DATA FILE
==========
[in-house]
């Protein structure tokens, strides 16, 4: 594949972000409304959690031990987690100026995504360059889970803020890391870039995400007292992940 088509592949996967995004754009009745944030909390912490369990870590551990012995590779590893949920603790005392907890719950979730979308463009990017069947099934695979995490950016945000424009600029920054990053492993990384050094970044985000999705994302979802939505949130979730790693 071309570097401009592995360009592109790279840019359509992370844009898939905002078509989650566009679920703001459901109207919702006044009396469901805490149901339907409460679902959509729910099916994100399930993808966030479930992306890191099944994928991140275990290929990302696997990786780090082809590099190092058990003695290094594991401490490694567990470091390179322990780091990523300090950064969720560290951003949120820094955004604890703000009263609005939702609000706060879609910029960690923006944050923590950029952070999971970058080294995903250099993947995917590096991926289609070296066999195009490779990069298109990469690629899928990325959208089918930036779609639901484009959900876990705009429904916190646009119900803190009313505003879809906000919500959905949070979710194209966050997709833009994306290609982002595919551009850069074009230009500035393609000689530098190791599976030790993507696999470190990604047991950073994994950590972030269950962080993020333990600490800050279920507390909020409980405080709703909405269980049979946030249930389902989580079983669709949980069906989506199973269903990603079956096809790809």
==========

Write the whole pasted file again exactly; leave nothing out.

[in-house]
């Protein structure tokens, strides 16, 4: 594949972000409304959690031990987690100026995504360059889970803020890391870039995400007292992940 088509592949996967995004754009009745944030909390912490369990870590551990012995590779590893949920603790005392907890719950979730979308463009990017069947099934695979995490950016945000424009600029920054990053492993990384050094970044985000999705994302979802939505949130979730790693 071309570097401009592995360009592109790279840019359509992370844009898939905002078509989650566009679920703001459901109207919702006044009396469901805490149901339907409460679902959509729910099916994100399930993808966030479930992306890191099944994928991140275990290929990302696997990786780090082809590099190092058990003695290094594991401490490694567990470091390179322990780091990523300090950064969720560290951003949120820094955004604890703000009263609005939702609000706060879609910029960690923006944050923590950029952070999971970058080294995903250099993947995917590096991926289609070296066999195009490779990069298109990469690629899928990325959208089918930036779609639901484009959900876990705009429904916190646009119900803190009313505003879809906000919500959905949070979710194209966050997709833009994306290609982002595919551009850069074009230009500035393609000689530098190791599976030790993507696999470190990604047991950073994994950590972030269950962080993020333990600490800050279920507390909020409980405080709703909405269980049979946030249930389902989580079983669709949980069906989506199973269903990603079956096809790809």